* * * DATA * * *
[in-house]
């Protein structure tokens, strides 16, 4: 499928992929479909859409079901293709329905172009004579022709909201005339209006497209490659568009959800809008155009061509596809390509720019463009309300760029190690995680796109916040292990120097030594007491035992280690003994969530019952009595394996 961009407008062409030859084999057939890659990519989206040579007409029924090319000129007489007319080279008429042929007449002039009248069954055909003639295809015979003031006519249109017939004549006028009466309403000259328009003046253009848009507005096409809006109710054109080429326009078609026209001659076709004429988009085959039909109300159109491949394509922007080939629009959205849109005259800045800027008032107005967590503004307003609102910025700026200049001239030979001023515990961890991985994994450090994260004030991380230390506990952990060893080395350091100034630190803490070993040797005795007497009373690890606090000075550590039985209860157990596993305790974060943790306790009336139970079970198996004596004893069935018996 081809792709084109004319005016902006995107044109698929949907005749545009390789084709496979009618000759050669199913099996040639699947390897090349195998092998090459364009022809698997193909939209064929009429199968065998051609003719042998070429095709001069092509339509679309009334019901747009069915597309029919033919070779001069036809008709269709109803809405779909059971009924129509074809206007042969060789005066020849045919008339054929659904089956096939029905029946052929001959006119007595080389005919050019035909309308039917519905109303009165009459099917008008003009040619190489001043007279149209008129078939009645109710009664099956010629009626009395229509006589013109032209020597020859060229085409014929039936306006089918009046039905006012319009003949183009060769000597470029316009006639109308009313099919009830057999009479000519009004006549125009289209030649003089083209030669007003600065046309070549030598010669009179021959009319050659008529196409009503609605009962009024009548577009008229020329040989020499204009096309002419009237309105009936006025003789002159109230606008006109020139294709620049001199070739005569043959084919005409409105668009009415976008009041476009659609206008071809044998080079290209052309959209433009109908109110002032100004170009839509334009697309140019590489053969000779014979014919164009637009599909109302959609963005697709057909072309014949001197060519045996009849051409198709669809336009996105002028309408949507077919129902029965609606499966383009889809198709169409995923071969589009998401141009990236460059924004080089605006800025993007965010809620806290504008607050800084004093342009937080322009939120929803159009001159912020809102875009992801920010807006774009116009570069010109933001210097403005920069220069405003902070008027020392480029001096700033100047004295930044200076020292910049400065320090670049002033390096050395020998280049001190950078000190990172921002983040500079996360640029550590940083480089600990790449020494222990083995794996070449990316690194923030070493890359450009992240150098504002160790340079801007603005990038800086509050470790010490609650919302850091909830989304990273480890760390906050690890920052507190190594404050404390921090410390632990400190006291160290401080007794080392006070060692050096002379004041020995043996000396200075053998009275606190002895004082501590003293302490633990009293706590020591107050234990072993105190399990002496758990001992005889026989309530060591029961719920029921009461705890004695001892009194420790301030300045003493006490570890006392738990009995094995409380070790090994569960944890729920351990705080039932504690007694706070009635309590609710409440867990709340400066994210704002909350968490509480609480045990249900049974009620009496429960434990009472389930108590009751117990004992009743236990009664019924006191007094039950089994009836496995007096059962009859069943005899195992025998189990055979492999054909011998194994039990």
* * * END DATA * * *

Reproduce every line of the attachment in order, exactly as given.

[in-house]
């Protein structure tokens, strides 16, 4: 499928992929479909859409079901293709329905172009004579022709909201005339209006497209490659568009959800809008155009061509596809390509720019463009309300760029190690995680796109916040292990120097030594007491035992280690003994969530019952009595394996 961009407008062409030859084999057939890659990519989206040579007409029924090319000129007489007319080279008429042929007449002039009248069954055909003639295809015979003031006519249109017939004549006028009466309403000259328009003046253009848009507005096409809006109710054109080429326009078609026209001659076709004429988009085959039909109300159109491949394509922007080939629009959205849109005259800045800027008032107005967590503004307003609102910025700026200049001239030979001023515990961890991985994994450090994260004030991380230390506990952990060893080395350091100034630190803490070993040797005795007497009373690890606090000075550590039985209860157990596993305790974060943790306790009336139970079970198996004596004893069935018996 081809792709084109004319005016902006995107044109698929949907005749545009390789084709496979009618000759050669199913099996040639699947390897090349195998092998090459364009022809698997193909939209064929009429199968065998051609003719042998070429095709001069092509339509679309009334019901747009069915597309029919033919070779001069036809008709269709109803809405779909059971009924129509074809206007042969060789005066020849045919008339054929659904089956096939029905029946052929001959006119007595080389005919050019035909309308039917519905109303009165009459099917008008003009040619190489001043007279149209008129078939009645109710009664099956010629009626009395229509006589013109032209020597020859060229085409014929039936306006089918009046039905006012319009003949183009060769000597470029316009006639109308009313099919009830057999009479000519009004006549125009289209030649003089083209030669007003600065046309070549030598010669009179021959009319050659008529196409009503609605009962009024009548577009008229020329040989020499204009096309002419009237309105009936006025003789002159109230606008006109020139294709620049001199070739005569043959084919005409409105668009009415976008009041476009659609206008071809044998080079290209052309959209433009109908109110002032100004170009839509334009697309140019590489053969000779014979014919164009637009599909109302959609963005697709057909072309014949001197060519045996009849051409198709669809336009996105002028309408949507077919129902029965609606499966383009889809198709169409995923071969589009998401141009990236460059924004080089605006800025993007965010809620806290504008607050800084004093342009937080322009939120929803159009001159912020809102875009992801920010807006774009116009570069010109933001210097403005920069220069405003902070008027020392480029001096700033100047004295930044200076020292910049400065320090670049002033390096050395020998280049001190950078000190990172921002983040500079996360640029550590940083480089600990790449020494222990083995794996070449990316690194923030070493890359450009992240150098504002160790340079801007603005990038800086509050470790010490609650919302850091909830989304990273480890760390906050690890920052507190190594404050404390921090410390632990400190006291160290401080007794080392006070060692050096002379004041020995043996000396200075053998009275606190002895004082501590003293302490633990009293706590020591107050234990072993105190399990002496758990001992005889026989309530060591029961719920029921009461705890004695001892009194420790301030300045003493006490570890006392738990009995094995409380070790090994569960944890729920351990705080039932504690007694706070009635309590609710409440867990709340400066994210704002909350968490509480609480045990249900049974009620009496429960434990009472389930108590009751117990004992009743236990009664019924006191007094039950089994009836496995007096059962009859069943005899195992025998189990055979492999054909011998194994039990």